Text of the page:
FDA’s exercise of discretion in issuing EUAs has not been without controversy. The politicization of the pandemic by former President Donald Trump has added a political dimension to FDA’s decision making as an administrative agency run by a presidential appointee. Many have criticized the Trump White House for encroaching on FDA’s independence and failing to uphold basic standards of respect for scientific evidence, technical expertise, and political independence. Trump notoriously pressured FDA officials into authorizing chloroquine and hydroxychloroquine, anti-malarial drugs that many believed could pose substantial risks for COVID-19 patients. The authorization for those drugs came only days after Trump publicly endorsed them and would be revoked months later by FDA. Public health experts were similarly concerned by FDA’s decision to authorize SARS-CoV-2 convalescent plasma on the eve of the Republican National Convention. Even FDA’s decision to grant its first vaccine authorization to Pfizer-BioNTech was somewhat controversial: White House Chief of Staff Mark Meadows allegedly contacted FDA Commissioner Stephen Hahn the day the vaccine would be authorized, demanding his resignation unless it was authorized by end of day.
Although President Joseph Biden is generally recognized as having demonstrated greater respect for scientific expertise since taking office on January 21, 2021, his administration has also faced criticism for its application of scientific evidence to health policy. In particular, critics argue that the administration has aggressively endorsed third doses, or “booster shots,” of the COVID-19 vaccines for the general public without sufficient evidence that third doses are effective for those without weakened immune systems. The White House announced in August its intent to have booster shots authorized by September. Two high-level FDA regulators, Marion Gruber and Philip Krause, announced their resignation later that month, allegedly out of frustration that the White House and FDA Commissioner appeared to be putting politics ahead of empirical data in pressuring the agency to authorize booster shots.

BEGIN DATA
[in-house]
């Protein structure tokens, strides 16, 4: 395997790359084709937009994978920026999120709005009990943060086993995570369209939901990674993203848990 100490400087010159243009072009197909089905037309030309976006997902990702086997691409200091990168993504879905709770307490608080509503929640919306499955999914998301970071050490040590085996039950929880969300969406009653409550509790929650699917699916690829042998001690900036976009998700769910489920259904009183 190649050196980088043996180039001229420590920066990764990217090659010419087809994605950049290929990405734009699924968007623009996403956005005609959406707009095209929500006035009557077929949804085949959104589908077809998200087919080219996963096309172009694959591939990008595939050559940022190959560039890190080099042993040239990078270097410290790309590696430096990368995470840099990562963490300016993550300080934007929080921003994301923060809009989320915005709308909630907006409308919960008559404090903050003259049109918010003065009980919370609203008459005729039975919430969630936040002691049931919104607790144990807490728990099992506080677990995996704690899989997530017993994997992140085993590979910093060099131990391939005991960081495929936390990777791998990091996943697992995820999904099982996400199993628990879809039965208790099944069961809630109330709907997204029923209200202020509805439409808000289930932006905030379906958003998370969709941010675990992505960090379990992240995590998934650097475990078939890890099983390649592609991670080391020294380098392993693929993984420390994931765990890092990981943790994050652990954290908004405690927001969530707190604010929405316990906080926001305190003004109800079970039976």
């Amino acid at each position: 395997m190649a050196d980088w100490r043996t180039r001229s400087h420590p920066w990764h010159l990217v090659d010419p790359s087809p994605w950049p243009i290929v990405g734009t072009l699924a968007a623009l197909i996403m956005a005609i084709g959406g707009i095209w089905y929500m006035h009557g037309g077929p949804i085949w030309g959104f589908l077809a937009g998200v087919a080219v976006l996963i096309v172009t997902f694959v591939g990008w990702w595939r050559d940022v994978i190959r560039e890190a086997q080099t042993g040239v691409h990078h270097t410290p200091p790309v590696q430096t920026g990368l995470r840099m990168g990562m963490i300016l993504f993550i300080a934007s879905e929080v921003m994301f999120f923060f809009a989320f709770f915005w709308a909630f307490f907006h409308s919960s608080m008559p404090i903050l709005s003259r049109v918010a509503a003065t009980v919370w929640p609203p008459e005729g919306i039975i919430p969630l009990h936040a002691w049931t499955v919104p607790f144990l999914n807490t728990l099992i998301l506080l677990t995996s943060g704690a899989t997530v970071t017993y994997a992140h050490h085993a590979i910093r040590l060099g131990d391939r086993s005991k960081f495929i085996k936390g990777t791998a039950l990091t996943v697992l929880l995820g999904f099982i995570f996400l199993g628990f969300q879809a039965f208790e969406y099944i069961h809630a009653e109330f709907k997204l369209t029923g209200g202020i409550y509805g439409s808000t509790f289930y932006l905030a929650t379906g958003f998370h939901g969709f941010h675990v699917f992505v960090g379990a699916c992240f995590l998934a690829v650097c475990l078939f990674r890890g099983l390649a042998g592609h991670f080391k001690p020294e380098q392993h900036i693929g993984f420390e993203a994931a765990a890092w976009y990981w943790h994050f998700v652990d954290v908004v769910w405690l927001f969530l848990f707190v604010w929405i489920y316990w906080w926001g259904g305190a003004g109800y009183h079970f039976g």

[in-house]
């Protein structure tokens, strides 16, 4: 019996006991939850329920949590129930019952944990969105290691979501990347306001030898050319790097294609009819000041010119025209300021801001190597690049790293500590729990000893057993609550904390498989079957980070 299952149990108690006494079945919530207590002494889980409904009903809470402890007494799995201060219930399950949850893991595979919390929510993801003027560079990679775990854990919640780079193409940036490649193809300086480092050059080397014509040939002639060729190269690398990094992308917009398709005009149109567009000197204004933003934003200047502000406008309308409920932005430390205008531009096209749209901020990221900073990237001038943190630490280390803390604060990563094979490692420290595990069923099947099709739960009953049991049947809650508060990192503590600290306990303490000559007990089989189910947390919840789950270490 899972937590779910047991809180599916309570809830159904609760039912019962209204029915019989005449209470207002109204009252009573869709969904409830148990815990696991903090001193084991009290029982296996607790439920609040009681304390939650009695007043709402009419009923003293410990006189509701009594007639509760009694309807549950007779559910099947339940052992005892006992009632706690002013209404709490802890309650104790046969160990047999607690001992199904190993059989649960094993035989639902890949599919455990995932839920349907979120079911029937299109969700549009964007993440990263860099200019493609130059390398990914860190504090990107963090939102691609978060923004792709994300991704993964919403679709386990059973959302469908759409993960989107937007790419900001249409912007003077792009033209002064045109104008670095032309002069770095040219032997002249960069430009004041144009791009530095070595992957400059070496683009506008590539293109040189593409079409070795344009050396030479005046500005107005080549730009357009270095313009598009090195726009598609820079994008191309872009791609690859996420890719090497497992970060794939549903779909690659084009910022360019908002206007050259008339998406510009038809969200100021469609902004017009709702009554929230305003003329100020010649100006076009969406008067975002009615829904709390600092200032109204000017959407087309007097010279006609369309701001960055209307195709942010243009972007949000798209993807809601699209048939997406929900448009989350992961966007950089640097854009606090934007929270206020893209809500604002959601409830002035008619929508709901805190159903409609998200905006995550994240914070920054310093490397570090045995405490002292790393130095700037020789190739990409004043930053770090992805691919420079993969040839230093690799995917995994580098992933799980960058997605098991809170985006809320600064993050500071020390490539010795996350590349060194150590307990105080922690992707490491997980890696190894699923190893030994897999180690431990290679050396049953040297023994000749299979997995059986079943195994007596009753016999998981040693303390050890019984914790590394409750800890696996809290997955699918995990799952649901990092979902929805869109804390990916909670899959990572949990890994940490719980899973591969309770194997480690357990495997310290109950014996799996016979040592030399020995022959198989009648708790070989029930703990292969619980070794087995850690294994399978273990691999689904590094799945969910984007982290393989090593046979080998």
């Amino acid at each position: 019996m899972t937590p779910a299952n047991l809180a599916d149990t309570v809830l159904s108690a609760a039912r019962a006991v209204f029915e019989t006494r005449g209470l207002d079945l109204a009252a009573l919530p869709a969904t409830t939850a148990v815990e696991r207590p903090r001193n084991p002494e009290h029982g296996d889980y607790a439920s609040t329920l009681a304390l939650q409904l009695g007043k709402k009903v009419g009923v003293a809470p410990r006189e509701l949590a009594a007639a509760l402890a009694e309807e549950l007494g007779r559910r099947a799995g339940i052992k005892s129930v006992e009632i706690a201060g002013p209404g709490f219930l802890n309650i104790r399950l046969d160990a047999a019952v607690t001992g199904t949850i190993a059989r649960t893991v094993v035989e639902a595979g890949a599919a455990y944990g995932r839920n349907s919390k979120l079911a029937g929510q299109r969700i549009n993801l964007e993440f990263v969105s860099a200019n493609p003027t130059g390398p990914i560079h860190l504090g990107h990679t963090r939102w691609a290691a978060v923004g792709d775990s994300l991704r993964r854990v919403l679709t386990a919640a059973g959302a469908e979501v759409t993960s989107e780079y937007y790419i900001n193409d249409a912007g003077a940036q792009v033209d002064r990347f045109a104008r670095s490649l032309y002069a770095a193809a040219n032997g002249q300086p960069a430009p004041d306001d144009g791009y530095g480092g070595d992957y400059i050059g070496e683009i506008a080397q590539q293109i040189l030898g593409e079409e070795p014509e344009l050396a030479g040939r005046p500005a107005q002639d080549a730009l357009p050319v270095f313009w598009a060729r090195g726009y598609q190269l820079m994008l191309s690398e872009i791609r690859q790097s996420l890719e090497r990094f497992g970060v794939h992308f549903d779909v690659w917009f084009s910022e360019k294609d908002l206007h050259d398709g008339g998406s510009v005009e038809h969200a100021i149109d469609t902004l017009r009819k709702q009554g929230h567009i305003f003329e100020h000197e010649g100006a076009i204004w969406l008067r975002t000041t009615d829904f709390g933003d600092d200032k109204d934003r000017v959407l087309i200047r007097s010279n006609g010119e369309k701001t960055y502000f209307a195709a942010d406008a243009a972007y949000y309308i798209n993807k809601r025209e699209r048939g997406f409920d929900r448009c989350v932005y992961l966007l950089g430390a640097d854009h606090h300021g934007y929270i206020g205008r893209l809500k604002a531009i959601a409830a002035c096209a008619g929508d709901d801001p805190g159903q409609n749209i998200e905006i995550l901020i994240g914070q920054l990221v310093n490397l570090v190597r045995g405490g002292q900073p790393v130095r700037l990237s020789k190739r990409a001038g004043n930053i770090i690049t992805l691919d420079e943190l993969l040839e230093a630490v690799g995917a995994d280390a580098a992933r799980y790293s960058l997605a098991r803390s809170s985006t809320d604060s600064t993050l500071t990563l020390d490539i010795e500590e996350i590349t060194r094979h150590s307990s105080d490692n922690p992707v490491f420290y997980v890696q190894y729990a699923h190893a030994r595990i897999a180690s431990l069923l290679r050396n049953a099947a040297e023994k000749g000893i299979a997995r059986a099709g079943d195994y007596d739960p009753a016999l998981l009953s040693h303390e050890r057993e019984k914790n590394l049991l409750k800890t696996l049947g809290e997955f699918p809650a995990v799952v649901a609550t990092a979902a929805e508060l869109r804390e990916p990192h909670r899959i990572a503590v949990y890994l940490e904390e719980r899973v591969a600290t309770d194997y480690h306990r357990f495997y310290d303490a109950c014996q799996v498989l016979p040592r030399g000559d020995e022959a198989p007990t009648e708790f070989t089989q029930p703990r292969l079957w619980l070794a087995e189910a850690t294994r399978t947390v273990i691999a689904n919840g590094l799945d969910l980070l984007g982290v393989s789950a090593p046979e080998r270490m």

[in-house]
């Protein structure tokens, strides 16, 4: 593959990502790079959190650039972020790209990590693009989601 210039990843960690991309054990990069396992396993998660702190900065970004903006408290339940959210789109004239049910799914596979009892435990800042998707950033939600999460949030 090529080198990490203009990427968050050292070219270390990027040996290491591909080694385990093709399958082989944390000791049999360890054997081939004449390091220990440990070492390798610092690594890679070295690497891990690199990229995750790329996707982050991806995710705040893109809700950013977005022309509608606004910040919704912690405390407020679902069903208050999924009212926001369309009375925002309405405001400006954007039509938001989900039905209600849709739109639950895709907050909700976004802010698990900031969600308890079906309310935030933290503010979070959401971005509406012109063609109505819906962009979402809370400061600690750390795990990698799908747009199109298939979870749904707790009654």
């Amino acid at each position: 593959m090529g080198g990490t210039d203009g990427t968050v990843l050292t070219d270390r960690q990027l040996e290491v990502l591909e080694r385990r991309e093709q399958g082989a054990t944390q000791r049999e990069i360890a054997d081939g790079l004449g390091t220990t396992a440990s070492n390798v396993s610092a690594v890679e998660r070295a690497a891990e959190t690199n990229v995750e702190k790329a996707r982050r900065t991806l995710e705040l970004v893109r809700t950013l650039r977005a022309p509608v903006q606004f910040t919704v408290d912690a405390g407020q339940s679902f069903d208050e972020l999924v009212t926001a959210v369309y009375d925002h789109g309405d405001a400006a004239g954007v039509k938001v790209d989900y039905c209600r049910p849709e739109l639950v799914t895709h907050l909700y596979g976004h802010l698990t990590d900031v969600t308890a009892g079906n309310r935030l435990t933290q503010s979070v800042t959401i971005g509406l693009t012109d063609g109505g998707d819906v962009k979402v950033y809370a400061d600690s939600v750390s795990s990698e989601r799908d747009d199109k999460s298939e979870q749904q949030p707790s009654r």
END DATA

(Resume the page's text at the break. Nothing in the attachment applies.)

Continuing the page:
Even when making decisions without overt political interference, FDA has confronted difficult decisions in exercising its discretion to grant EUAs. For example, FDA decided in the spring of 2020 to address widespread testing shortages by issuing “umbrella” EUAs for entire categories of diagnostic and antibody tests (as well as masks and other protective equipment) ex ante—allowing those tests to market before evaluating them case by case. FDA revoked this policy on July 21, 2020, announcing that it would begin reviewing individual requests for EUAs for antibody tests on a case-by-case basis to ensure compliance with statutory EUA requirements.
Key Themes and Issues Surrounding EUAs
Looking back through the history of EUA reveals three major themes.
Political influence: First, there is the issue of influence by the White House (and political actors generally) on FDA decision making—sometimes in ways that appear motivated by the public interest, other times by political or personal interest. As the swine flu affair of 1976 demonstrates, Donald Trump was not the first president to have pushed for a speedy vaccination effort while seeking reelection. As long as health regulators are answerable to political officials, there will always be some risk of political influence interfering with the policymaking process. This reflects a fundamental tension between respecting technical expertise and ensuring that technical experts are held accountable to elected officials (and, ultimately, to the public will).
Weighing risks: Second, the history of EUA points to a deep dilemma between protecting individuals and benefiting the collective in times of crisis—between following protocol and saving lives faster. How should health regulators weigh the risk to individuals posed by unapproved and potentially harmful products against the benefit to the collective in responding quickly to a public health emergency? When FDA authorizes a promising but uncertain solution to a pandemic, it necessarily exposes individuals to risk; there is no avoiding that. Even when a drug or vaccine seems to carry a low risk of serious side effects, the decision to authorize still reflects a willingness to actively put some people at greater risk of injury or death in the hope of preventing a greater amount of suffering. There will always be some tension between those hoping to avoid the next AIDS crisis and those hoping to avoid the next thalidomide.
This issue applies to tests as well as drug products as vaccines. For example, in using an umbrella EUA for test products, FDA made a value judgment that the risk of making unreliable tests available to the public was outweighed by the benefit of having any testing data at all. (FDA states that as of July 2021, it has received over 1,486 reports concerning fraudulent products related to COVID-19.) Although FDA’s decision risks allowing faulty or fraudulent tests to come to market, that might simply be an unavoidable consequence of taking a practical and usefully permissive approach to emergency response. How one views FDA’s decision will reflect one’s views on the proper balance of risks and benefits—and on the tradeoff between carefully following protocol on the one hand and responding quickly with a new and uncertain solution on the other.